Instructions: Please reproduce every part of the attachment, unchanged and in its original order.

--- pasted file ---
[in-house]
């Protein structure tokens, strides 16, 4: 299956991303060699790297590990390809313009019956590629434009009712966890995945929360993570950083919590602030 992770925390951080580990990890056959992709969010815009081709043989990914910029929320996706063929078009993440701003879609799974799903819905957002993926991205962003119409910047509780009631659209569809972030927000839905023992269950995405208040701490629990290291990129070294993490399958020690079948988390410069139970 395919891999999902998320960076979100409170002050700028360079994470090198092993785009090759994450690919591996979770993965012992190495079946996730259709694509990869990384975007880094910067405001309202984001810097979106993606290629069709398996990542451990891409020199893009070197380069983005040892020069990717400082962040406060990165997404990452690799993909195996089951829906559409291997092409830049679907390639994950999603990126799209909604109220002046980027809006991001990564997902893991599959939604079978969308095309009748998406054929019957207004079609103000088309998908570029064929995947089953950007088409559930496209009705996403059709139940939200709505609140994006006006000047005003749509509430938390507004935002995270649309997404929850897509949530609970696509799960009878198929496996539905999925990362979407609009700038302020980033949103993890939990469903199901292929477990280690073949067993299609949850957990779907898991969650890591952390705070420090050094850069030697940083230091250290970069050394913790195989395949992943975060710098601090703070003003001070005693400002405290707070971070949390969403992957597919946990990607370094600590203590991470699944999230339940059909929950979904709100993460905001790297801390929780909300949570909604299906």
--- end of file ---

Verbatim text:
[in-house]
């Protein structure tokens, strides 16, 4: 299956991303060699790297590990390809313009019956590629434009009712966890995945929360993570950083919590602030 992770925390951080580990990890056959992709969010815009081709043989990914910029929320996706063929078009993440701003879609799974799903819905957002993926991205962003119409910047509780009631659209569809972030927000839905023992269950995405208040701490629990290291990129070294993490399958020690079948988390410069139970 395919891999999902998320960076979100409170002050700028360079994470090198092993785009090759994450690919591996979770993965012992190495079946996730259709694509990869990384975007880094910067405001309202984001810097979106993606290629069709398996990542451990891409020199893009070197380069983005040892020069990717400082962040406060990165997404990452690799993909195996089951829906559409291997092409830049679907390639994950999603990126799209909604109220002046980027809006991001990564997902893991599959939604079978969308095309009748998406054929019957207004079609103000088309998908570029064929995947089953950007088409559930496209009705996403059709139940939200709505609140994006006006000047005003749509509430938390507004935002995270649309997404929850897509949530609970696509799960009878198929496996539905999925990362979407609009700038302020980033949103993890939990469903199901292929477990280690073949067993299609949850957990779907898991969650890591952390705070420090050094850069030697940083230091250290970069050394913790195989395949992943975060710098601090703070003003001070005693400002405290707070971070949390969403992957597919946990990607370094600590203590991470699944999230339940059909929950979904709100993460905001790297801390929780909300949570909604299906």